Dawn Marruchella, DeltaV Batch Marketing Manger, sent me this user suggestions link for Emerson Process Management. I thought I'd pass it along to everybody - http://www.userideas-emerson.com/
Tuesday, October 20, 2009
Monday, October 19, 2009
Here's just another reason to run out and get yourself an iPhone or iPod Touch:
Thursday, October 15, 2009
- Layout files can be created for specific workstation names just like the Usersettings.grf files. Save the layout file with the name [workstation]_Picture.layout and it will only be applied to the matching workstation name. The workstation name restrictions are the same, so no dashes are allowed and use underscores with care as they tend to prevent customized user settings files from loading. You also won’t want to start a workstation name with a number even though DeltaV will allow it in DeltaV Explorer.
- If you have any errors in your layout file the entire file will be skipped. If what you get isn’t even close to what you expected there is probably an error and the default layout file was used instead.
- A custom layout file overrides settings that are common between the layout file and the user settings file. Since the layout file specifies initial graphics, toolbars and alarm banners the ones that load are those in the layout file, regardless of what is in the user settings file.
- In a multi-monitor system the layout file can be used to change what monitor is used for what purpose. For example, in a quad-head system monitors are numbered 1 through 4 by the operating system. The default layout makes monitor 2 the primary display (behaves the same as a single monitor system) and monitor 3 the secondary display (behaves like the second monitor on a dual-head system). Monitors 1 and 4 are defined as “user” monitors and are pre-defined for alarm list and alarm filter graphics by default. To rearrange the monitor usage without changing cabling (some furniture makes it difficult to get to after everything is installed) you can change the [MonitorAllocation] section (commented out initially).
- To add an additional picture to the layout definition you must make three changes. First, change the value of “Count.” This is the total number of pictures that are defined in the layout file. Don’t forget to decrease the value if you remove a picture. Second, add a “Picture#=” line that has the relative path to the graphic and graphic name without the extension. The base path is assumed to be the Pic folder of the workstation. Third, add a section that has the relative path and graphic name inside square brackets. This section will have entries for the screen, picture type, upper left corner position (X & Y coordinates), height and width.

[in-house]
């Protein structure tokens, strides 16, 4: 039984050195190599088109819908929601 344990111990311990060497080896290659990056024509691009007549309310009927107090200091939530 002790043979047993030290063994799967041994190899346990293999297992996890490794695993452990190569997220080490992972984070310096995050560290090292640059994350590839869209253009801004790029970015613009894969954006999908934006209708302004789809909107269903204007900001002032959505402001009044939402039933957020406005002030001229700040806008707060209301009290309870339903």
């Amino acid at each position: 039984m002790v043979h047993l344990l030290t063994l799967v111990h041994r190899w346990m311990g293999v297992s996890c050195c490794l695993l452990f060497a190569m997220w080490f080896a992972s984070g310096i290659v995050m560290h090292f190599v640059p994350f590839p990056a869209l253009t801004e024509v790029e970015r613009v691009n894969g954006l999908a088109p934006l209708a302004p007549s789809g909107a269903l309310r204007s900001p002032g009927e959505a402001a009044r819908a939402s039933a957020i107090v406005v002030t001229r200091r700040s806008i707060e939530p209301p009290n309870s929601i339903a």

- Easy trip-up prevention tip – if you change the picture name in the “Picture#=” line, don’t forget to change the name farther down in the file where the name is in square brackets.
- Picture height and width values don’t have to match the actual graphic that will be displayed. The graphic will stretch/shrink to fit the defined space reserved by the height and width numbers unless that functionality has been disabled for the graphic. This will require some testing to make sure all the displays you have defined or that may be switched to will appear correctly in the reserved area.
- Picture widths may not be what you expect. On a test system at 1920x1080 resolution, the alarm banner and toolbar widths needed to be set to 1914 instead of 1920 to display without extending onto the other display. Test often and try making minimal changes between tests.
Thursday, October 1, 2009
So for the first time in a process automation system, there’s a tool to monitor the quality and predict the endpoint of a batch based on a PCA/PLS developed model. He implemented a really cool technique call Dynamic Time Warping (beam me up, Scotty) which is based on logic used in voice recognition software to remove the time variation in batch to batch runs in developing the models.
Through a presentation layer making use of Microsoft Silverlight, operations and engineering personnel can then monitor, via Internet Explorer, the progression of a batch in real time and not only identify deviations, but quickly determine if the variations will effect the overall batch quality based of critical quality parameters.